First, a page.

APPEAL from a judgment of the Superior Court of the County of Maricopa. M. T. Phelps, Judge. Judgment affirmed.
Messrs. Townsend, Jenckes & Wildman, for Appellant.
Mr. Richard G. Johnson, for Appellee.
[56 Ariz. 470] ROSS, J.
The plaintiff William Schmitz (a minor), through his guardian ad litem Martha Schmitz, brought an action against Charles Cahn and others for damages for personal injuries he alleges he sustained in their employment. What disposition was made of the action as to "other" defendants is immaterial. On January 6, 1933, the case as to Cahn was tried before the court without a jury. At the conclusion of the trial, the court caused the following minute entry to be made:
"... it is ordered that upon the presentation of a formal, written judgment by the plaintiff, and its approval and signing by the court, and filing thereof, judgment will be rendered in favor of the plaintiff and against the defendant in the sum of $5,000.00."
Nothing further was done until January 31, 1940, when plaintiff William Schmitz made a motion for the entry of a written judgment in accordance with the court's order of January 6, 1933. This motion and the objections thereto came on for hearing on February 21, 1940, at which hearing both parties were represented by counsel. At the hearing it was disclosed that plaintiff's trial attorney was dead; that plaintiff had thought all the time that he had a good judgment; that he had been so assured by his attorney. It also appears that defendant Cahn at the time of the trial was in the process of liquidation in bankruptcy. It was shown that plaintiff became 21 years old on January [56 Ariz. 471] 6, 1933, the date judgment was ordered in his favor. Upon the showing made at the hearing, the court granted plaintiff's motion for the entry of a formal, written judgment on March 11, 1940.
The defendant has appealed from the court's order denying his motion to dismiss the cause for want of jurisdiction, overruling his objections to the motion for judgment and the order granting such motion, and from the judgment.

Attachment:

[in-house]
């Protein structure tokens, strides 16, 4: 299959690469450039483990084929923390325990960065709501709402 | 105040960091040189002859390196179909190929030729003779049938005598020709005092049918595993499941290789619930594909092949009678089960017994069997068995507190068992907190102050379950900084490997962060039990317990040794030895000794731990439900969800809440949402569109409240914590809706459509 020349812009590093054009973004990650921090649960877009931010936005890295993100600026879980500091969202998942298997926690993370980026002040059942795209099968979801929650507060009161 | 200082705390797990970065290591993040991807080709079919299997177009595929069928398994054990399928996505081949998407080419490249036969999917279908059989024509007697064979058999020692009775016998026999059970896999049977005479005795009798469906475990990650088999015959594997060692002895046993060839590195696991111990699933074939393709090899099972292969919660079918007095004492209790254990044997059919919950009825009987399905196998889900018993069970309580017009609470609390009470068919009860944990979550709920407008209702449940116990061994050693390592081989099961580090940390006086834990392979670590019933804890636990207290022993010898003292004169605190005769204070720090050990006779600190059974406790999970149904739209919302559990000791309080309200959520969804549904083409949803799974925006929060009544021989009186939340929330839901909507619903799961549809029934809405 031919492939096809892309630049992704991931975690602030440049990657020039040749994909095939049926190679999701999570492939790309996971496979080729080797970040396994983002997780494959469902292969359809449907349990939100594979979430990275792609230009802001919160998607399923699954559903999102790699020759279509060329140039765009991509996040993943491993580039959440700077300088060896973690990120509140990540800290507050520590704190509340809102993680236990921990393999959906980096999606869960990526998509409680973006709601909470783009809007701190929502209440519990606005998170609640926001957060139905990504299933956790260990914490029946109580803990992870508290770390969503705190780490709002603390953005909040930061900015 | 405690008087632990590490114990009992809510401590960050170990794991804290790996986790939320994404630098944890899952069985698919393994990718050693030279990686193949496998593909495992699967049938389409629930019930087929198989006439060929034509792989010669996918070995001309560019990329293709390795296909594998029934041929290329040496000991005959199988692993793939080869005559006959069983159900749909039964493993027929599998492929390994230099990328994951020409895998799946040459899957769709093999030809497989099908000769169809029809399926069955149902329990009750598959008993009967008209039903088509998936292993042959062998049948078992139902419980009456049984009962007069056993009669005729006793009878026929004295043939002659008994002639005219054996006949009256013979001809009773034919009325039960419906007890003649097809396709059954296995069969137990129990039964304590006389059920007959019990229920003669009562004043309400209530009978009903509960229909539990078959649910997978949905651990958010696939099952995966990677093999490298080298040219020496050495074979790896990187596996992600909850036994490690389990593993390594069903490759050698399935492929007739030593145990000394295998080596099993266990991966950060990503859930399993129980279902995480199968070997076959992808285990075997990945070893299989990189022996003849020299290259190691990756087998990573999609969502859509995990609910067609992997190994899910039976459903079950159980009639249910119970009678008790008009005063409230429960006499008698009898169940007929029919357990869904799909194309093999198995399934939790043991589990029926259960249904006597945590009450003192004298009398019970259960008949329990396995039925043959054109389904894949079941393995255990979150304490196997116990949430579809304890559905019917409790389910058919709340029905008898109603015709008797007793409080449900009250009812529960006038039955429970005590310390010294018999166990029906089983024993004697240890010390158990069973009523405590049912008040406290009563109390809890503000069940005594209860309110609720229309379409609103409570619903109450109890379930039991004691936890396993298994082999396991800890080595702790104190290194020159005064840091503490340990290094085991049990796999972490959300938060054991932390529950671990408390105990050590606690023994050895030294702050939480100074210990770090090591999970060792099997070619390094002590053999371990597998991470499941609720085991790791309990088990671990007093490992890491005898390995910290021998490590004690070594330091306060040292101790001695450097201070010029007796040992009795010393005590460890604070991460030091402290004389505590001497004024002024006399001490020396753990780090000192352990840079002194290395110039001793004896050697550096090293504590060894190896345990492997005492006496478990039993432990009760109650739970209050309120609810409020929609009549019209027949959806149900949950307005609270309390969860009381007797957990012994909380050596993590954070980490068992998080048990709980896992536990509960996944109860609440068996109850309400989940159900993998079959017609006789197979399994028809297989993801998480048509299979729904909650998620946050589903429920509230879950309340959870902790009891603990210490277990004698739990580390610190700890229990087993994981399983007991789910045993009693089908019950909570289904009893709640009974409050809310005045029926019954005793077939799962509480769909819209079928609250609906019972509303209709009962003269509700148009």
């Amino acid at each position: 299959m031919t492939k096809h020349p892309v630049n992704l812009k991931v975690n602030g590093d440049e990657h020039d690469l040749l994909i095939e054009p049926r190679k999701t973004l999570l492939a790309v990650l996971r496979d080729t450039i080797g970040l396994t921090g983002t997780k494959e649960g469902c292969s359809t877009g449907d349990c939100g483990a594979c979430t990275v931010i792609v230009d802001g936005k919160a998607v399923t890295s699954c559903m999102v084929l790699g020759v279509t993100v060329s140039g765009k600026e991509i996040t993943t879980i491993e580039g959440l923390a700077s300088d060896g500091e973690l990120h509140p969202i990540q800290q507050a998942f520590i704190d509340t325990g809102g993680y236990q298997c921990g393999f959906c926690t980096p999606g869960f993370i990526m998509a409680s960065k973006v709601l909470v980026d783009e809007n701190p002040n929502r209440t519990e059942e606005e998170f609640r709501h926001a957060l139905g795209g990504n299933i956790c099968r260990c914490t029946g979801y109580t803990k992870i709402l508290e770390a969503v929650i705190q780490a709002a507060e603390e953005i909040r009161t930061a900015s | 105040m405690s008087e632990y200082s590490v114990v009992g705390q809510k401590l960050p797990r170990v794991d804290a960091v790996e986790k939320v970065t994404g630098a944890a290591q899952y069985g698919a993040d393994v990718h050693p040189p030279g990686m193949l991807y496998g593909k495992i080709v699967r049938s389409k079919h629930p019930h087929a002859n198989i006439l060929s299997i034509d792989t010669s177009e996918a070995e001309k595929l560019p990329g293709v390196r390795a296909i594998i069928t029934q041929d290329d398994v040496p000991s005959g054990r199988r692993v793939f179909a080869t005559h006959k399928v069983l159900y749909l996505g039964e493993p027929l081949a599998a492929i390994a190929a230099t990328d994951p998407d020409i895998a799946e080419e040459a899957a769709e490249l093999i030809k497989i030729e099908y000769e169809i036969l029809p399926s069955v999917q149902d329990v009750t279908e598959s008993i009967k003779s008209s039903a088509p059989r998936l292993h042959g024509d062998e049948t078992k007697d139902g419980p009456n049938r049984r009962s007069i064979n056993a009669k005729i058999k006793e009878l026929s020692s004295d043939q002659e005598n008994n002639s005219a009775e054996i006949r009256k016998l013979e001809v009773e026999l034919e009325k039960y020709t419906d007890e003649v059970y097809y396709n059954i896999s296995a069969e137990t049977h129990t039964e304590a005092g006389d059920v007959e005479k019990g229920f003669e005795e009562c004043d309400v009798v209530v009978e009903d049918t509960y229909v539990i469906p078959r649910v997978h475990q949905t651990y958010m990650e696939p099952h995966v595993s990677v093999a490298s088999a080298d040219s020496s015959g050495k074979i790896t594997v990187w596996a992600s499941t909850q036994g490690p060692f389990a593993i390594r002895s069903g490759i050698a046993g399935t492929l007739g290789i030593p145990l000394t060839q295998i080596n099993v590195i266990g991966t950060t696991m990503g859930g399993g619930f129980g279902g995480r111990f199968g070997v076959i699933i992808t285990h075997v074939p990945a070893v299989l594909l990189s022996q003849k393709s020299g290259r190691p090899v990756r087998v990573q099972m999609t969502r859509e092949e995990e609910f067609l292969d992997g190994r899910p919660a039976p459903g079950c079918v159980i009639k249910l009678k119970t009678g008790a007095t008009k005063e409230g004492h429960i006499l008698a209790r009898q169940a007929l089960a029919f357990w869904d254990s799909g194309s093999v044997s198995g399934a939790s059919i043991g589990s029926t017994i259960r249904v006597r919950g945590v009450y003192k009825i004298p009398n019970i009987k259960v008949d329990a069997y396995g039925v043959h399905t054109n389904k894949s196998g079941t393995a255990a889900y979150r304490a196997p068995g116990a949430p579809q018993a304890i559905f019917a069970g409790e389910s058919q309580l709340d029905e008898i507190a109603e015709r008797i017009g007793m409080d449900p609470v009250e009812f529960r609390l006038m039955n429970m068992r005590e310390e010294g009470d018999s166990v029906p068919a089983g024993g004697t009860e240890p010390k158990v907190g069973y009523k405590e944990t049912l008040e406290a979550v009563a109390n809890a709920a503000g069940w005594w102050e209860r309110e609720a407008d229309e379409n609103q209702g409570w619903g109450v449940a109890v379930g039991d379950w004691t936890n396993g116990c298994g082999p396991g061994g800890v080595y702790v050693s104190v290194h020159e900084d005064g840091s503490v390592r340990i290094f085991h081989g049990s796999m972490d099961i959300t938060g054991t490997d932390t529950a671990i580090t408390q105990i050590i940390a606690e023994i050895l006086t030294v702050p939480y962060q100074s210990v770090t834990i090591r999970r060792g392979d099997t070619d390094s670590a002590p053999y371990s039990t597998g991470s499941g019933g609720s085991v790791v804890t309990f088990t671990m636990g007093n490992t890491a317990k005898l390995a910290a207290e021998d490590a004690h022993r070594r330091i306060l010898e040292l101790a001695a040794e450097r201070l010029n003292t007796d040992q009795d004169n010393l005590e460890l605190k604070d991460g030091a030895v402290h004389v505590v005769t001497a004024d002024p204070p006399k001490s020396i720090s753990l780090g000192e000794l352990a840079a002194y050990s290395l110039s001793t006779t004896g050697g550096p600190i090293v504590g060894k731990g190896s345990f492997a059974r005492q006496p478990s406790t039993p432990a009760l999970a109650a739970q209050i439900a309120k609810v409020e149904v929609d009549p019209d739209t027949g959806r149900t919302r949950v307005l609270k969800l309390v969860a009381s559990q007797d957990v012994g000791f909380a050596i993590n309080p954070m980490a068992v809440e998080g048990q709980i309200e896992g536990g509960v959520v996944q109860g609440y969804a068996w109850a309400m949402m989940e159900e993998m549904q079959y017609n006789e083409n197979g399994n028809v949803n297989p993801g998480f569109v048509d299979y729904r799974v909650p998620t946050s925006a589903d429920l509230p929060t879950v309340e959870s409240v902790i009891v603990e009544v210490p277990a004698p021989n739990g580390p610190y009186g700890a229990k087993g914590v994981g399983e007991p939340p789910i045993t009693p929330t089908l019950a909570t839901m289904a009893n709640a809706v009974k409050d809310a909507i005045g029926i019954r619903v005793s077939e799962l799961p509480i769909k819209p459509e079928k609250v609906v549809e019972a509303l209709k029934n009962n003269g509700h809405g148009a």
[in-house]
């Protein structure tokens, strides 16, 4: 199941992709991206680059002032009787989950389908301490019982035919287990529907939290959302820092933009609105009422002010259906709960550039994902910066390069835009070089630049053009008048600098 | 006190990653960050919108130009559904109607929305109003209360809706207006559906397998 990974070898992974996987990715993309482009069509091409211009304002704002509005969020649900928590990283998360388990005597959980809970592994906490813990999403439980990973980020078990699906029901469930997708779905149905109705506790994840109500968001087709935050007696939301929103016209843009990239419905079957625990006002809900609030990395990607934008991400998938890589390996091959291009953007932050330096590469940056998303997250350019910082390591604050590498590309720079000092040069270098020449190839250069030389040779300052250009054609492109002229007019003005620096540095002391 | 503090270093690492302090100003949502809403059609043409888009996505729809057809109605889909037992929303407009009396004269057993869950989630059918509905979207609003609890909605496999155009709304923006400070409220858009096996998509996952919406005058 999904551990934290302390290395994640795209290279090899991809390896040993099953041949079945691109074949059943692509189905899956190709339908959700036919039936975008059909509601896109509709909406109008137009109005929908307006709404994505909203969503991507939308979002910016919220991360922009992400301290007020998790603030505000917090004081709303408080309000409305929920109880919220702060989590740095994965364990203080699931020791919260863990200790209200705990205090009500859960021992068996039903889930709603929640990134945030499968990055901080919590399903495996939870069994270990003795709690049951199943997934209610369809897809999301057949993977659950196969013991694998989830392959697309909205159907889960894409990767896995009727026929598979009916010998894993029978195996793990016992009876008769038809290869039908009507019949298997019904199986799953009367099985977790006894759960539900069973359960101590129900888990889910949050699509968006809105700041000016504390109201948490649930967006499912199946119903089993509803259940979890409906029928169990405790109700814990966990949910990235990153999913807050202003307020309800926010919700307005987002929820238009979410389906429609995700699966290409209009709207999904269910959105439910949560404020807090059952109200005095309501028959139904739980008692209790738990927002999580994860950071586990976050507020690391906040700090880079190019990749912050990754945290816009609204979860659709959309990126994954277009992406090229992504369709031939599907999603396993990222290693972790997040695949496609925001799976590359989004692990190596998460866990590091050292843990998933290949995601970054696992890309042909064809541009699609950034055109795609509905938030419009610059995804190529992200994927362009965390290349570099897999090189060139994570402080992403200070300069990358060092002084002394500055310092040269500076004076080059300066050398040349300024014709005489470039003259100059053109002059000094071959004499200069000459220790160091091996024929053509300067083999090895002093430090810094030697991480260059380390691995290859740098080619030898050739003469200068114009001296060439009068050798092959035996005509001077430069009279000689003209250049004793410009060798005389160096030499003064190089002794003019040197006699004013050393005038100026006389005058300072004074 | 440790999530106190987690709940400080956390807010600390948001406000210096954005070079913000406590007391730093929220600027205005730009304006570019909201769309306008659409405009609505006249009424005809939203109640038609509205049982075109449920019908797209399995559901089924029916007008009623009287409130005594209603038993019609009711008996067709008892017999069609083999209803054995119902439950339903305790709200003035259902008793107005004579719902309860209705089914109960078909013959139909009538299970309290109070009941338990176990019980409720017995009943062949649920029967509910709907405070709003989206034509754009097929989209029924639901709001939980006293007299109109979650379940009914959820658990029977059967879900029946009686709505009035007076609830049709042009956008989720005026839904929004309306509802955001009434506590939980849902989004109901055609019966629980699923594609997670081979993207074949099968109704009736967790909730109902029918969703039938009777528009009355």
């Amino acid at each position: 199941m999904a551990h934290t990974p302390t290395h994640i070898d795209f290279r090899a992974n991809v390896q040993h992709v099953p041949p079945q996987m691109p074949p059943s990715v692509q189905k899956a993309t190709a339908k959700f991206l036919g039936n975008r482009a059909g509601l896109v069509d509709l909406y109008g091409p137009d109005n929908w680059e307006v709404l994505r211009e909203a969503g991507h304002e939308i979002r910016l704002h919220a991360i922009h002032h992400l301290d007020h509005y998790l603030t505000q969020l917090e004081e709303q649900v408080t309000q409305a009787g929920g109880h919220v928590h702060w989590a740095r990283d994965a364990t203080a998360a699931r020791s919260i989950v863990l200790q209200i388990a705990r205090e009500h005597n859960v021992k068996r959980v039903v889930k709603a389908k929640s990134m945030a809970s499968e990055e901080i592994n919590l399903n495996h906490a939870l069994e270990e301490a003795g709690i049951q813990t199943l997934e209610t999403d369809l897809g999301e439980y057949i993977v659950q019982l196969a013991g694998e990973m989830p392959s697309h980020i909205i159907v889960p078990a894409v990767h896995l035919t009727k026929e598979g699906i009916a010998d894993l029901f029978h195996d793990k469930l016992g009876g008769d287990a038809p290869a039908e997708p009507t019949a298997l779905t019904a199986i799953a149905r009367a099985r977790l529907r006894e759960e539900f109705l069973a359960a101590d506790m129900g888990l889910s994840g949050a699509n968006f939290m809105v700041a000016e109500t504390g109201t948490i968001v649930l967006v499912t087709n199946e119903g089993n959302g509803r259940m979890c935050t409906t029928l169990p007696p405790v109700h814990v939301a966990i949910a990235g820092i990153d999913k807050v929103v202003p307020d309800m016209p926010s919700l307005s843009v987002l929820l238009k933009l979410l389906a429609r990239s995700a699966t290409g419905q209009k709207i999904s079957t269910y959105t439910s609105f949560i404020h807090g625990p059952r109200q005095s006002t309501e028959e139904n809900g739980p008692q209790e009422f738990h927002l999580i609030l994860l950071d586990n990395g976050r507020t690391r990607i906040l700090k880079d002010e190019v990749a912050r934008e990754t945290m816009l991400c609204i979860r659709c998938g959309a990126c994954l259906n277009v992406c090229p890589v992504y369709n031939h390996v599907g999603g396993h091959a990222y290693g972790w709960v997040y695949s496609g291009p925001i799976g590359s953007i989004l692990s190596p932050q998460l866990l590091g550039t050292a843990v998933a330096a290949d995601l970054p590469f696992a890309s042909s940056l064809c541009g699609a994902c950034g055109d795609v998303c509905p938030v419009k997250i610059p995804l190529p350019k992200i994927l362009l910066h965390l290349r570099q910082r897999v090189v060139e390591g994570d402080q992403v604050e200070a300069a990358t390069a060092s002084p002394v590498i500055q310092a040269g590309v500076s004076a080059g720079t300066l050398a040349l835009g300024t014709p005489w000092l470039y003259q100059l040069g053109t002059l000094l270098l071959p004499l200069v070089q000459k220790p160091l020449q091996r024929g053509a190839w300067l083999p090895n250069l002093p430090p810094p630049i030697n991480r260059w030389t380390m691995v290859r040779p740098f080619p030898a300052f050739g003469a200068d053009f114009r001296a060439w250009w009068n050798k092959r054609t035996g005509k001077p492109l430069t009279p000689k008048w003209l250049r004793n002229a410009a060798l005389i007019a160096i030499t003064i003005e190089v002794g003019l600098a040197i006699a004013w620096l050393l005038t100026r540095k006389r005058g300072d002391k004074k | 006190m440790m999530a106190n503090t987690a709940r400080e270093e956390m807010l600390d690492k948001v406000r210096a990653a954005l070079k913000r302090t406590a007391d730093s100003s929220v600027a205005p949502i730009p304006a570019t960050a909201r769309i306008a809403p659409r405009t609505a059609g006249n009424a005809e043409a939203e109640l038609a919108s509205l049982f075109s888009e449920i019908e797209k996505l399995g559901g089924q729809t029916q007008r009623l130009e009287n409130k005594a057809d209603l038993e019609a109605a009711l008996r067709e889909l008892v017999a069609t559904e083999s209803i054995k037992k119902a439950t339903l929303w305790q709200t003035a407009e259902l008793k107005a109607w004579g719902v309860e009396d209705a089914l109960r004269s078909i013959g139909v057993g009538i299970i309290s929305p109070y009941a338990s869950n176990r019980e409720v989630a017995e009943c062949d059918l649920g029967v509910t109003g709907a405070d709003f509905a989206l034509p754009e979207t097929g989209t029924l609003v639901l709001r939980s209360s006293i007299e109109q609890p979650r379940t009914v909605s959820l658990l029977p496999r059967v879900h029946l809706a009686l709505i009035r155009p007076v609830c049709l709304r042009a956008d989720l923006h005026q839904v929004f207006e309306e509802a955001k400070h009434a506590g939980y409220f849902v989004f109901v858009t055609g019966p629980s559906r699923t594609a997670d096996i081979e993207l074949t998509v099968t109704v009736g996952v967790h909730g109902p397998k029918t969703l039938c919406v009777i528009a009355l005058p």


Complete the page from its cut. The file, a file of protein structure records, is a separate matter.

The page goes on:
The first point he raises by his assignments is that the court lost jurisdiction to enter judgment because the provisions of Rule VII, Uniform Rules for the Superior Court, were not followed. This rule requires the party in whose favor the court decides to prepare and present to the judge a proposed form of judgment within five days thereafter, and to serve a copy thereof on the opposite party, and provides that "no judgment or decree shall be rendered or signed by the judge before the expiration of said five days." (Italics ours.) In this rule there is no prohibition against rendering or signing a judgment or decree after the expiration of said five days. Indeed, an examination of the cases shows that this court has insisted that Rule VII should be followed and, where it was not, has reversed and remanded in order that the necessary steps as to serving proposed judgment and filing same should be taken. Chiricahua Ranches Co. v. State, 44 Ariz. 559, 39 P.2d 640; Harrington v. White, 48 Ariz. 291, 61 P.2d 392; American Surety Co. v. Mosher, 48 Ariz. 552, 64 P.2d 1025; Ross v. White, 46 Ariz. 304, 50 P.2d 12; Ferguson v. Goff, 46 Ariz. 260, 50 P.2d 20. Neither Rule VII nor the decisions of this court makes jurisdictional the failure to file formal, written judgment within five days after the court's decision. On the contrary, the only effect of such failure is to require the party entitled [56 Ariz. 472] to judgment to go back and comply with such rule.
It is next claimed that it was error to enter formal, written judgment on March 11, 1940, because plaintiff had not prosecuted his suit to judgment within two years after his cause of action accrued, or with diligence. This contention is based on section 29-202, Arizona Code of 1939, which provides:
"There shall be commenced and prosecuted within two (2) years after the cause of action shall have accrued, and not afterward, the following actions, for:
"1. Injuries done to the person of another;..."
It is undisputed the action was brought within two years after plaintiff was injured and it is also a fact that the case was, within a reasonable time, brought to trial and the decision in favor of the plaintiff promptly rendered. The only omission was the failure to have formal, written judgment entered. The case was prosecuted to this point. All that was necessary thereafter were formal acts required by Rule VII, not in any way affecting the merits of the case. The defendant had been granted the privilege of defending himself in a fair trial against the charge of negligently injuring plaintiff and had lost. The decision on the facts ...